Movie Review: Kubo and the Two Strings
“If you must blink, do it now.”
You might as well listen to Kubo, voiced by Art Parkinson, the heroic protagonist who begins his stories with that sentence. Such an opening sentence will probably become the next “once upon a time” for further generations down the line, as it should! “Kubo and the Two Strings” is a visually masterful, if somewhat flawed, moviegoing experience that should dazzle fans of stop-motion animation worldwide.
Created by LAIKA Animation Studios, the studio responsible for films such as “Coraline,” “ParaNorman,” and “The Boxtrolls,” the story seems straightforward on the surface, but goes into deeper territory than most animated films this year even dare.
Kubo is a storyteller who uses his magical origami to bring his stories to life. But he has to be back by sundown, or else his two evil aunts—both eerily voiced by Rooney Mara—will capture him, and bring him to his grandfather—voiced by Ralph Fiennes—for vengeful purposes. One night, he breaks from his normal routine to visit his father’s grave, a beautiful scene, only to be found by the dastardly duo. Through circumstances that won’t be spoiled here, Kubo is joined by a Monkey—voiced by Charlize Theron—and a man-sized Beetle—voiced by Matthew McConaughey—to find the pieces of armor that could bring his grandfather to justice once and for all.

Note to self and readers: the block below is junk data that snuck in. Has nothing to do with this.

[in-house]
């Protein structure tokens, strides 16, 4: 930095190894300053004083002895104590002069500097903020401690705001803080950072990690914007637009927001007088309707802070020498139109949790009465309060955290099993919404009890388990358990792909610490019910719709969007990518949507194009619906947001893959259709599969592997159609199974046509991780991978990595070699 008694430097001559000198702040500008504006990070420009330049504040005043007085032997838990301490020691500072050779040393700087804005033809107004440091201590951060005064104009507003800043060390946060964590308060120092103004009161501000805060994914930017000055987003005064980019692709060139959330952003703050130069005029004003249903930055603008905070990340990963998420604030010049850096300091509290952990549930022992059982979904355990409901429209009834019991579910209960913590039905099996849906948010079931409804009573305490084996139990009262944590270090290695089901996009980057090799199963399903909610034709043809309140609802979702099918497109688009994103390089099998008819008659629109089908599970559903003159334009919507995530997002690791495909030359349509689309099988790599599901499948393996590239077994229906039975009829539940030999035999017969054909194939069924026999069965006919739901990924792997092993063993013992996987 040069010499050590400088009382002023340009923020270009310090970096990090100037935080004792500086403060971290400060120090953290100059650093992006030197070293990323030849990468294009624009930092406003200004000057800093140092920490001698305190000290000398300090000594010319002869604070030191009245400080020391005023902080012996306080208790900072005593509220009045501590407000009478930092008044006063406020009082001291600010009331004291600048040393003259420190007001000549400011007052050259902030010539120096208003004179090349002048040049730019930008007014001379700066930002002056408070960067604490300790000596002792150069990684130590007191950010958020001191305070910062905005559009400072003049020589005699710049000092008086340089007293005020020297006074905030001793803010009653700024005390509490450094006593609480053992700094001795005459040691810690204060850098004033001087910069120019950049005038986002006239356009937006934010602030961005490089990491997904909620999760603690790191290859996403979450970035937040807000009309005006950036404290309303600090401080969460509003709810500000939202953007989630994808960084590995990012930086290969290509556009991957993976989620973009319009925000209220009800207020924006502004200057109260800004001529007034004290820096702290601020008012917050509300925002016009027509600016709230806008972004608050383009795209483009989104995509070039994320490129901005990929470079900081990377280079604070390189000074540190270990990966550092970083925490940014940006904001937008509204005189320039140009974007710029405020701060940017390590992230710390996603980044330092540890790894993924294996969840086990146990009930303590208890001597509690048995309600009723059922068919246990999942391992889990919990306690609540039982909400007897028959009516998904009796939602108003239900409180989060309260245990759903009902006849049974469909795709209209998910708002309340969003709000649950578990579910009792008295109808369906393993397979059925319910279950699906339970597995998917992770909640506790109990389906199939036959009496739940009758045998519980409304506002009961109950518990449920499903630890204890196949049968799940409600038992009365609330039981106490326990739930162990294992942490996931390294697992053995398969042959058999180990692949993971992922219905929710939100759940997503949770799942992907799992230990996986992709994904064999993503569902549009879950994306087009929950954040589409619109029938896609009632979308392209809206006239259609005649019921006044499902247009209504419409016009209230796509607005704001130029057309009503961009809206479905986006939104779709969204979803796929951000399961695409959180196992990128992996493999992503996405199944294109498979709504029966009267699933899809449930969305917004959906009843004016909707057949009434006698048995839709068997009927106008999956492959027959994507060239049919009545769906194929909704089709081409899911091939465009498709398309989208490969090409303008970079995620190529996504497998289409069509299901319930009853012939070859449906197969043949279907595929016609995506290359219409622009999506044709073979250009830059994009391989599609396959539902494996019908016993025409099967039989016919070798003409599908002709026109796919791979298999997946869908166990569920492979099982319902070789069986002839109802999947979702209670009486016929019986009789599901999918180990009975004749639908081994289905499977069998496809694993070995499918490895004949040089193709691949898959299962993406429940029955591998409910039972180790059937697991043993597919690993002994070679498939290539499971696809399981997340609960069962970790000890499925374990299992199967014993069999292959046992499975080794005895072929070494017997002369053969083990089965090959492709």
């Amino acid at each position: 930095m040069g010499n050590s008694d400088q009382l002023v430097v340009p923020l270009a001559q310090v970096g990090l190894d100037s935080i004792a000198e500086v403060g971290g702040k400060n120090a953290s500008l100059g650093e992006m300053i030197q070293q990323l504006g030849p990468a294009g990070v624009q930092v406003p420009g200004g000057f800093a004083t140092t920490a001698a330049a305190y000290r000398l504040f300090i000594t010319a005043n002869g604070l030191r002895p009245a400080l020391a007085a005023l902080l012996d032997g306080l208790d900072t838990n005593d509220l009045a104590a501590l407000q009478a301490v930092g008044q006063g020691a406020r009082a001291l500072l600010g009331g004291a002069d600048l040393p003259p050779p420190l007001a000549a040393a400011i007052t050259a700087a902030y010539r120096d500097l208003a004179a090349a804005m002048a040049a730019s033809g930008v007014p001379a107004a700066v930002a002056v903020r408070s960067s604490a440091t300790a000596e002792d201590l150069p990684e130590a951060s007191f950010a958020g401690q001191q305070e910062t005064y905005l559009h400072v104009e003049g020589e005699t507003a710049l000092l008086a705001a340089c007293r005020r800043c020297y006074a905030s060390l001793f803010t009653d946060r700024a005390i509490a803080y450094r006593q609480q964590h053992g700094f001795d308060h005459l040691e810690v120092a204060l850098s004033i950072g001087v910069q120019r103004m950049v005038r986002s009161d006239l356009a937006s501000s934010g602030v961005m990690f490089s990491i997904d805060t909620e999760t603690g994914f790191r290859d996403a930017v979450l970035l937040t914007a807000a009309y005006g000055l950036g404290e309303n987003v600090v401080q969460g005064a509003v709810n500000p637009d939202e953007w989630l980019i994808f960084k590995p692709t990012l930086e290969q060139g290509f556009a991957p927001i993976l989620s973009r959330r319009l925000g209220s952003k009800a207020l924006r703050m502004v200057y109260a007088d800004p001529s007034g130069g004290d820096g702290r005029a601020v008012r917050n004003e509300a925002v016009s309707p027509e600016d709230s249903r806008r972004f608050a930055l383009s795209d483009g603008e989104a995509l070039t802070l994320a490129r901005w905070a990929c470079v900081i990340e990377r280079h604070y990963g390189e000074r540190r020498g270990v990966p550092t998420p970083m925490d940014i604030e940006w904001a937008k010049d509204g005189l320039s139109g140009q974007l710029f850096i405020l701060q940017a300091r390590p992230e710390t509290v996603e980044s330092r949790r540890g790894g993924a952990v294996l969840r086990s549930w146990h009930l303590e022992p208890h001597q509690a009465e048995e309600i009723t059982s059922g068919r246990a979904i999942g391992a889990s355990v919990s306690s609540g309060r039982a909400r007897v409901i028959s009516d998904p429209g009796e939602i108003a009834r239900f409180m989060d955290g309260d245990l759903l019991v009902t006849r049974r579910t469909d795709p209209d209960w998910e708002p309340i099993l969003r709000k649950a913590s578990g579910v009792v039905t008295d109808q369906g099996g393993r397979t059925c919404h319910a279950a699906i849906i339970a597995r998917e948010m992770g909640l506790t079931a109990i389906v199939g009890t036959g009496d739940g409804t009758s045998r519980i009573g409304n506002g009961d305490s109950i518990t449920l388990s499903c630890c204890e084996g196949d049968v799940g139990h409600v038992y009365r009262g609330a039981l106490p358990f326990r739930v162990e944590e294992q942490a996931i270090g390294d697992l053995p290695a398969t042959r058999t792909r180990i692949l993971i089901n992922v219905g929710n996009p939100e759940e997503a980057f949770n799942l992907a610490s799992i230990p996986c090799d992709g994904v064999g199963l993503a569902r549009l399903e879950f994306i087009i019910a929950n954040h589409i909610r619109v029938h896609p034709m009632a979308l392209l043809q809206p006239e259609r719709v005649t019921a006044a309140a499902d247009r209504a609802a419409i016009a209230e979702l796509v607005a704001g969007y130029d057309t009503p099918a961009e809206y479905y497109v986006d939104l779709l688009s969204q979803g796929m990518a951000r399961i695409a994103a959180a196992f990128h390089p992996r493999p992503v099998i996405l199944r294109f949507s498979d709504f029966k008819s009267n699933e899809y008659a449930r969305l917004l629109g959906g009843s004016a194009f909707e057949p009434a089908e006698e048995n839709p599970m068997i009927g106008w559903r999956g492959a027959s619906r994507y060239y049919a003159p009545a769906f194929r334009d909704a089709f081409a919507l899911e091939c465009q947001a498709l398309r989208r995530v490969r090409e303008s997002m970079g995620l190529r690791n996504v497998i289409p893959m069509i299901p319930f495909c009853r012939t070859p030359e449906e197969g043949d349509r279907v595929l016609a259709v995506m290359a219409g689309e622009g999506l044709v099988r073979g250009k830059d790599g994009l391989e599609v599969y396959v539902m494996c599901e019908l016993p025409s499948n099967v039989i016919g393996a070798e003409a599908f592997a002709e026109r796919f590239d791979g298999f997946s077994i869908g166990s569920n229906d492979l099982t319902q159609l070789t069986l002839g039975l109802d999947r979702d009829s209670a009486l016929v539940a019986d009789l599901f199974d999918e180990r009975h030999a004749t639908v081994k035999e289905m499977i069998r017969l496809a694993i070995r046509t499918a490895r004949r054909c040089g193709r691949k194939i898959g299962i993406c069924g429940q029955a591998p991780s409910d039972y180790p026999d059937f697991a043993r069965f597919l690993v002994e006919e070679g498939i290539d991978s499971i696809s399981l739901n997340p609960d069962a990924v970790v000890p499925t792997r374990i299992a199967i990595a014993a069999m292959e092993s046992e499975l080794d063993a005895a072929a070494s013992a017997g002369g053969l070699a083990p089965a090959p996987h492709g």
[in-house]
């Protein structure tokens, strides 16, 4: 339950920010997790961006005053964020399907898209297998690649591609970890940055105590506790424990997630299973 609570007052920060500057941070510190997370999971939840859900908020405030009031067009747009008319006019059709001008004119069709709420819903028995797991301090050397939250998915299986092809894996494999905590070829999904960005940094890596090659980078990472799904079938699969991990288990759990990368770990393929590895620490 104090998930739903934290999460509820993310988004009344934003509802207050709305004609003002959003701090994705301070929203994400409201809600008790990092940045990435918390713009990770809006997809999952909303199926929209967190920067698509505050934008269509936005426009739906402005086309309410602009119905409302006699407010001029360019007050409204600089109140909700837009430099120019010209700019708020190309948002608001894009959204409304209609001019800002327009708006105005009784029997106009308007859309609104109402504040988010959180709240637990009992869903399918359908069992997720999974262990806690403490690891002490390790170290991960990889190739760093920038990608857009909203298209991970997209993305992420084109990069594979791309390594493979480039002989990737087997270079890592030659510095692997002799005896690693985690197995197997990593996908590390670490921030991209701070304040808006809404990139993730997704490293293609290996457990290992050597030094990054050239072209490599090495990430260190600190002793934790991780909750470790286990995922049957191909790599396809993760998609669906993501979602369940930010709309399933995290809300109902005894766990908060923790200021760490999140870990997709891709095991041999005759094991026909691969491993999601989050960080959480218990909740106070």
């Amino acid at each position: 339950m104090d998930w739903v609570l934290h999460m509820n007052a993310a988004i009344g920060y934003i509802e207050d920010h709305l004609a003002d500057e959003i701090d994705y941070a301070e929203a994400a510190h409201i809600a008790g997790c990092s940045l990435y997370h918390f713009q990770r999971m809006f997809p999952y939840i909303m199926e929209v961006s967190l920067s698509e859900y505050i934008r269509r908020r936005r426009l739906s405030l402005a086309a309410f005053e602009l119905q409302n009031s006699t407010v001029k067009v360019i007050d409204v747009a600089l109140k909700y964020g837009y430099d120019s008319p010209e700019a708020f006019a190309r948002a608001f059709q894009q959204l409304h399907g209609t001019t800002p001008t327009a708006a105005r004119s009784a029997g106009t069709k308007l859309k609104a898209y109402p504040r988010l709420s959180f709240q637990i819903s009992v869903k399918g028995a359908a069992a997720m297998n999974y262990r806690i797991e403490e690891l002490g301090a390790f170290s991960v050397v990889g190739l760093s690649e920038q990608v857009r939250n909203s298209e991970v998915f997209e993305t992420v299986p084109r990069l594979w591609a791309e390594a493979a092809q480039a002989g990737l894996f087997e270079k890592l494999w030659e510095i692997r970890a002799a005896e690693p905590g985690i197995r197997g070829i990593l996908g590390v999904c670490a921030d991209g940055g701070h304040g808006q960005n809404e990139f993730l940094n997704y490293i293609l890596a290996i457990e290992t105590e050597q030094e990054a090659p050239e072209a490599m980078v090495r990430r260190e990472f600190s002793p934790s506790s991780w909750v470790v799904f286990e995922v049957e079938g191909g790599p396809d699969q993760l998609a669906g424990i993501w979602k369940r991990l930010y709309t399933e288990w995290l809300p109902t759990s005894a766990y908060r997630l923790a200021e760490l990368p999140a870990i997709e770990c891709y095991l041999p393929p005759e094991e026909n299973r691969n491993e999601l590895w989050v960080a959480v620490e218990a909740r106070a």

From start to finish, this film is a visual masterpiece. Every inch of this film is filled with wonders and delights that could only be created with the magic of LAIKA. There are sequences where the stop motion animation and computer animated backgrounds blend seamlessly, to the point where you stop asking “how did they do that?” and just go along for the ride.
In regards to its narrative structure, however, only the amazing first act can live up to its spectacular visuals. The last time I’ve seen such grace and maturity expressed in an animated film was “Inside Out.” The second act goes more for a traditional adventure narrative, which is breathtaking fun, but the third act greatly disappoints. Without giving too much away, it tries to express its ideas on the power of storytelling, similar to “Life of Pi”, if you will, but does so in such a poor way that it almost derails what came before.
Thankfully, even in its disappointing third act, “Kubo and the Two Strings” is a wonderful visual experience that proves Disney and PIXAR aren’t the only animated companies casting a spell.